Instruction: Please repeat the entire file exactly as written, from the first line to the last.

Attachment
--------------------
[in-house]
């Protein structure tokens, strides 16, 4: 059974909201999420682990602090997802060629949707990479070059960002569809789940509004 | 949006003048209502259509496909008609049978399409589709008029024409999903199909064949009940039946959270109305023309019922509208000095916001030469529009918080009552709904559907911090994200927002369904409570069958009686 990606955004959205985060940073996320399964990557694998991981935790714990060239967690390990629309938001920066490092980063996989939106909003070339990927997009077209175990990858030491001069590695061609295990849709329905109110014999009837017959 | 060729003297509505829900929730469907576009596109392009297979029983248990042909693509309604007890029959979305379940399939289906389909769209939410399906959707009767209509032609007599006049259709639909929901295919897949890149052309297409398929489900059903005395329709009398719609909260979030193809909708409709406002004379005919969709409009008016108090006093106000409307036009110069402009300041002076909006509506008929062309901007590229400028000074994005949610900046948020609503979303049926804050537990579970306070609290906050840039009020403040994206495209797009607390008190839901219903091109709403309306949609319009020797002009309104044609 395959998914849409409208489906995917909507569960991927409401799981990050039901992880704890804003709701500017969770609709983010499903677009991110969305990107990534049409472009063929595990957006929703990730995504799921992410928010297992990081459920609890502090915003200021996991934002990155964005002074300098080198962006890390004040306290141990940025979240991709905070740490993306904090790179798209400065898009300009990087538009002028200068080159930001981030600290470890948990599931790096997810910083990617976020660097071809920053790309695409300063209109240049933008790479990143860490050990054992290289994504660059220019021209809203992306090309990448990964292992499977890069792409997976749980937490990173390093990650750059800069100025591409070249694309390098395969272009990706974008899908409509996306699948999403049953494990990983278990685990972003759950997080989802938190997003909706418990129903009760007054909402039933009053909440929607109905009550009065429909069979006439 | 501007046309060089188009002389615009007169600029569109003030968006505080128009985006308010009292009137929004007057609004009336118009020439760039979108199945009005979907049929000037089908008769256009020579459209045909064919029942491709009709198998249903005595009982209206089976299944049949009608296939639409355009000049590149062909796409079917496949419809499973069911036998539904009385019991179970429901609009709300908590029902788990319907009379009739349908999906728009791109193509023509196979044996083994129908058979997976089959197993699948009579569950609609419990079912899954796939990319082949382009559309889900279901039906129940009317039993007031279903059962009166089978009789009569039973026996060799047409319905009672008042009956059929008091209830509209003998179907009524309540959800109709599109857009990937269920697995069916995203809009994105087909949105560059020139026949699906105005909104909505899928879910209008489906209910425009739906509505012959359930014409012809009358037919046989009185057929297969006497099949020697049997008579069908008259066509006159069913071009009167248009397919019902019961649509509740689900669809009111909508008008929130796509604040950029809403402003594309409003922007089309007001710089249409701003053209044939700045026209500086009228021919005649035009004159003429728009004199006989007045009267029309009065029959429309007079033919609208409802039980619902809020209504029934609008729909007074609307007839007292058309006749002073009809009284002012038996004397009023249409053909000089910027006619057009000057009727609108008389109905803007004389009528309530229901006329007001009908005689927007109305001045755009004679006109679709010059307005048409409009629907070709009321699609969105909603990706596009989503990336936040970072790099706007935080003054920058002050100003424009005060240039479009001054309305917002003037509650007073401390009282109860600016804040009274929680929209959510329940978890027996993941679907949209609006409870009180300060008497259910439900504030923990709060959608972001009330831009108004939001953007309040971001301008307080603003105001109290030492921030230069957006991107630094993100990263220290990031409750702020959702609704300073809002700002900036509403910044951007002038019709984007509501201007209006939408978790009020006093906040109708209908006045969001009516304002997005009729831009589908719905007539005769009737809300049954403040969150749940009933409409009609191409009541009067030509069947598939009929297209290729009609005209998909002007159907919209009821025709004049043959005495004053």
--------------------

[in-house]
């Protein structure tokens, strides 16, 4: 059974909201999420682990602090997802060629949707990479070059960002569809789940509004 | 949006003048209502259509496909008609049978399409589709008029024409999903199909064949009940039946959270109305023309019922509208000095916001030469529009918080009552709904559907911090994200927002369904409570069958009686 990606955004959205985060940073996320399964990557694998991981935790714990060239967690390990629309938001920066490092980063996989939106909003070339990927997009077209175990990858030491001069590695061609295990849709329905109110014999009837017959 | 060729003297509505829900929730469907576009596109392009297979029983248990042909693509309604007890029959979305379940399939289906389909769209939410399906959707009767209509032609007599006049259709639909929901295919897949890149052309297409398929489900059903005395329709009398719609909260979030193809909708409709406002004379005919969709409009008016108090006093106000409307036009110069402009300041002076909006509506008929062309901007590229400028000074994005949610900046948020609503979303049926804050537990579970306070609290906050840039009020403040994206495209797009607390008190839901219903091109709403309306949609319009020797002009309104044609 395959998914849409409208489906995917909507569960991927409401799981990050039901992880704890804003709701500017969770609709983010499903677009991110969305990107990534049409472009063929595990957006929703990730995504799921992410928010297992990081459920609890502090915003200021996991934002990155964005002074300098080198962006890390004040306290141990940025979240991709905070740490993306904090790179798209400065898009300009990087538009002028200068080159930001981030600290470890948990599931790096997810910083990617976020660097071809920053790309695409300063209109240049933008790479990143860490050990054992290289994504660059220019021209809203992306090309990448990964292992499977890069792409997976749980937490990173390093990650750059800069100025591409070249694309390098395969272009990706974008899908409509996306699948999403049953494990990983278990685990972003759950997080989802938190997003909706418990129903009760007054909402039933009053909440929607109905009550009065429909069979006439 | 501007046309060089188009002389615009007169600029569109003030968006505080128009985006308010009292009137929004007057609004009336118009020439760039979108199945009005979907049929000037089908008769256009020579459209045909064919029942491709009709198998249903005595009982209206089976299944049949009608296939639409355009000049590149062909796409079917496949419809499973069911036998539904009385019991179970429901609009709300908590029902788990319907009379009739349908999906728009791109193509023509196979044996083994129908058979997976089959197993699948009579569950609609419990079912899954796939990319082949382009559309889900279901039906129940009317039993007031279903059962009166089978009789009569039973026996060799047409319905009672008042009956059929008091209830509209003998179907009524309540959800109709599109857009990937269920697995069916995203809009994105087909949105560059020139026949699906105005909104909505899928879910209008489906209910425009739906509505012959359930014409012809009358037919046989009185057929297969006497099949020697049997008579069908008259066509006159069913071009009167248009397919019902019961649509509740689900669809009111909508008008929130796509604040950029809403402003594309409003922007089309007001710089249409701003053209044939700045026209500086009228021919005649035009004159003429728009004199006989007045009267029309009065029959429309007079033919609208409802039980619902809020209504029934609008729909007074609307007839007292058309006749002073009809009284002012038996004397009023249409053909000089910027006619057009000057009727609108008389109905803007004389009528309530229901006329007001009908005689927007109305001045755009004679006109679709010059307005048409409009629907070709009321699609969105909603990706596009989503990336936040970072790099706007935080003054920058002050100003424009005060240039479009001054309305917002003037509650007073401390009282109860600016804040009274929680929209959510329940978890027996993941679907949209609006409870009180300060008497259910439900504030923990709060959608972001009330831009108004939001953007309040971001301008307080603003105001109290030492921030230069957006991107630094993100990263220290990031409750702020959702609704300073809002700002900036509403910044951007002038019709984007509501201007209006939408978790009020006093906040109708209908006045969001009516304002997005009729831009589908719905007539005769009737809300049954403040969150749940009933409409009609191409009541009067030509069947598939009929297209290729009609005209998909002007159907919209009821025709004049043959005495004053």